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Posts Tagged ‘old media’

Old Media Is Less Likely to Link than New Media

The biggest culprit for not linking to sources, according to Anthony DeRosa at Reuters, is not blogs with all of their aggravating aggregating, but the Old Media.

Apparently the New York Post is a common offender. The Post has gone so far as to have allegedly admitted, by way of correspondence from one of their reporters, that they in fact have a policy to not credit blogs (or anyone else) if they can verify independently after they’ve been tipped off from the source they choose not to cite.

This strikes us as very bad manners. As a blogger, one learns pretty quickly that if you forget (or wrongfully deem it unnecessary) to include a link, the author of the source will notice, will tell you, and you will feel unprofessional/foolish when they do so. Best to avoid it altogether. The only ones who apparently get away with this are old media outlets. Writes DeRosa:

Even here at Reuters, links are rarely seen, if ever, in the context of the articles we post. Felix Salmon recently referred to the Wall Street Journal as “the kid in class with his arm around his homework” in reference to their refusal to link. The New York Times is just as stingy with their links…

We highly doubt these practices will last long. More and more we hear about original sources standing up for their right to be linked, and this relic of pre-digital reporting culture will change, and change rapidly.

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Government Looks To “Retrain” Media People

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Jump Start is a government-funded program aimed at taking people from occupations that no longer exist in today’s economy, and teaching them how to apply their skills to jobs that still exist. Last spring there was a Jump Start program for those who worked in the financial services industry, which helped finance workers learn skills for a new career at a tech firm, or something.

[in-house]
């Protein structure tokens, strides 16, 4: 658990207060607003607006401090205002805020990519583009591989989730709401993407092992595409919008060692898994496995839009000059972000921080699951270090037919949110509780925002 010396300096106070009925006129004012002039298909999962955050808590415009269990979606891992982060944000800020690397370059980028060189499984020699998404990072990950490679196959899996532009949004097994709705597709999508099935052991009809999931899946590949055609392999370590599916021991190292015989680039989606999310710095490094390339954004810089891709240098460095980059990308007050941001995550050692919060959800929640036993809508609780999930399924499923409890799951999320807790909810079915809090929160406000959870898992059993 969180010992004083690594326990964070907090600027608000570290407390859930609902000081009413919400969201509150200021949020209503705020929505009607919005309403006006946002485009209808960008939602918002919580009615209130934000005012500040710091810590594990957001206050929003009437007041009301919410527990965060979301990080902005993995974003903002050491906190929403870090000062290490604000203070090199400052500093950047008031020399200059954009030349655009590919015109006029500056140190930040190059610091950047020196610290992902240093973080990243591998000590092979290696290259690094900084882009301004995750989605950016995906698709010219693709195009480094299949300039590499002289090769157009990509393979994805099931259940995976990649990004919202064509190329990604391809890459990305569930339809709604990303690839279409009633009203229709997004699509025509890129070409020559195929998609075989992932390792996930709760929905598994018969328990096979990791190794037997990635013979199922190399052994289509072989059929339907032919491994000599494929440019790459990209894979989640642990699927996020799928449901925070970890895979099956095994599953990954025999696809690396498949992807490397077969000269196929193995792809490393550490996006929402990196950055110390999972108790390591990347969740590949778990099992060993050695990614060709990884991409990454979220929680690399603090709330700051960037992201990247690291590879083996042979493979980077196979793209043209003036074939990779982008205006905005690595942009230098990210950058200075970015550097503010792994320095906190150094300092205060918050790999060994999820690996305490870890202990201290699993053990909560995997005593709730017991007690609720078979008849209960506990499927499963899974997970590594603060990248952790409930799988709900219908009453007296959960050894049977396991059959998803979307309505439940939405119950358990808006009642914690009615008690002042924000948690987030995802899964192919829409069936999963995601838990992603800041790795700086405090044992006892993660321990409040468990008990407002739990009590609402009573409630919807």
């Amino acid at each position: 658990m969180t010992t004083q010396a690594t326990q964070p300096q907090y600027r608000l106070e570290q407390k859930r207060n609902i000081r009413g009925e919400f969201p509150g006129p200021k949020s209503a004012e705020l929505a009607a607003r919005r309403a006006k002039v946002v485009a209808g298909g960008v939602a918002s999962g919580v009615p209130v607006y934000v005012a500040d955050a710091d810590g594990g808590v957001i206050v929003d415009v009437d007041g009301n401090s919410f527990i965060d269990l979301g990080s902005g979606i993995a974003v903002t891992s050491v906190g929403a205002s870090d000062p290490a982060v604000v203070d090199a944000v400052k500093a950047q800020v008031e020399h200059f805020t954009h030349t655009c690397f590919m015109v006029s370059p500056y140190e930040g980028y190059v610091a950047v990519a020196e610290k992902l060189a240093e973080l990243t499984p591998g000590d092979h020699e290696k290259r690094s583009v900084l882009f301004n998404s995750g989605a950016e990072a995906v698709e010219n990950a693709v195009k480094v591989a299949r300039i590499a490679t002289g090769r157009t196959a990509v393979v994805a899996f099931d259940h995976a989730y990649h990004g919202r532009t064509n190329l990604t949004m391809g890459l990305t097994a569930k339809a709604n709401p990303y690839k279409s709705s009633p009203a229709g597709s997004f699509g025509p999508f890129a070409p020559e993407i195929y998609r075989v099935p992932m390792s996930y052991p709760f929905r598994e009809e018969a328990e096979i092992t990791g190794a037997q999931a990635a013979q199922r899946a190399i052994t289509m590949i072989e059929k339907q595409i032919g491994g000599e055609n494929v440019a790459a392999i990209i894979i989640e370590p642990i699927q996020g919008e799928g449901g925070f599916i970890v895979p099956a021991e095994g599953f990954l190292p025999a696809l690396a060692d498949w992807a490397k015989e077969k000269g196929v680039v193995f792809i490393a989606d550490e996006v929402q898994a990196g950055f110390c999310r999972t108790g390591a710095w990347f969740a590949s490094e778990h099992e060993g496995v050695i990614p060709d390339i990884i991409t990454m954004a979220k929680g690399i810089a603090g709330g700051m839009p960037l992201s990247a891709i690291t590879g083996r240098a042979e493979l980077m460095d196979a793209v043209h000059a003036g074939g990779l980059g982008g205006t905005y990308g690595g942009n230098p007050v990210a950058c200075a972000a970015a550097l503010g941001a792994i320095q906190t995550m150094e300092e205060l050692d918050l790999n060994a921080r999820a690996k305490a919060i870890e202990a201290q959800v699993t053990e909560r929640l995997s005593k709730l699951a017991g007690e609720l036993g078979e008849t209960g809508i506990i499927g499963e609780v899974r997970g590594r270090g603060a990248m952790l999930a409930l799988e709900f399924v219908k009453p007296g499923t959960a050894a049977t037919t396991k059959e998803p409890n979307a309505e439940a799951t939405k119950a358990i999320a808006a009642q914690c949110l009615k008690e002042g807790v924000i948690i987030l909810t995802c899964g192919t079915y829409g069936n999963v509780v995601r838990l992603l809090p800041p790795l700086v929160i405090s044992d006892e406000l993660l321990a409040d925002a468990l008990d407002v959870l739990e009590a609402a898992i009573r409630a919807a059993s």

Now the second phase of this program begins: Jump Start New Media, which features a curriculum designed to retrain people who have lost jobs in “old” media, like newspapers, magazines and at traditional broadcast companies. Media workers who go through the program will learn skills that they can put to work in new media. We don’t like to make fun, because people been asking for a media bailout for ages now, and finally the government is going to teach us all how to fish for ourselves instead of just injecting trillions of dollars into the industry. Great!

Except that the market is already over-saturated with young 20-somethings who know everything there is to know about new media, and the only benefit of bringing someone from ‘old media’ onto your ‘new media’ project is to get the wealth of experience and expertise that comes with working 20 years in a news room.

Still though, it never hurts to learn something new, especially when it’s free. The Jump Start New Media program, designed by The Levin Institute, which is part of The State University of New York, begins February 1 right here in Manhattan. Learn more info about it here.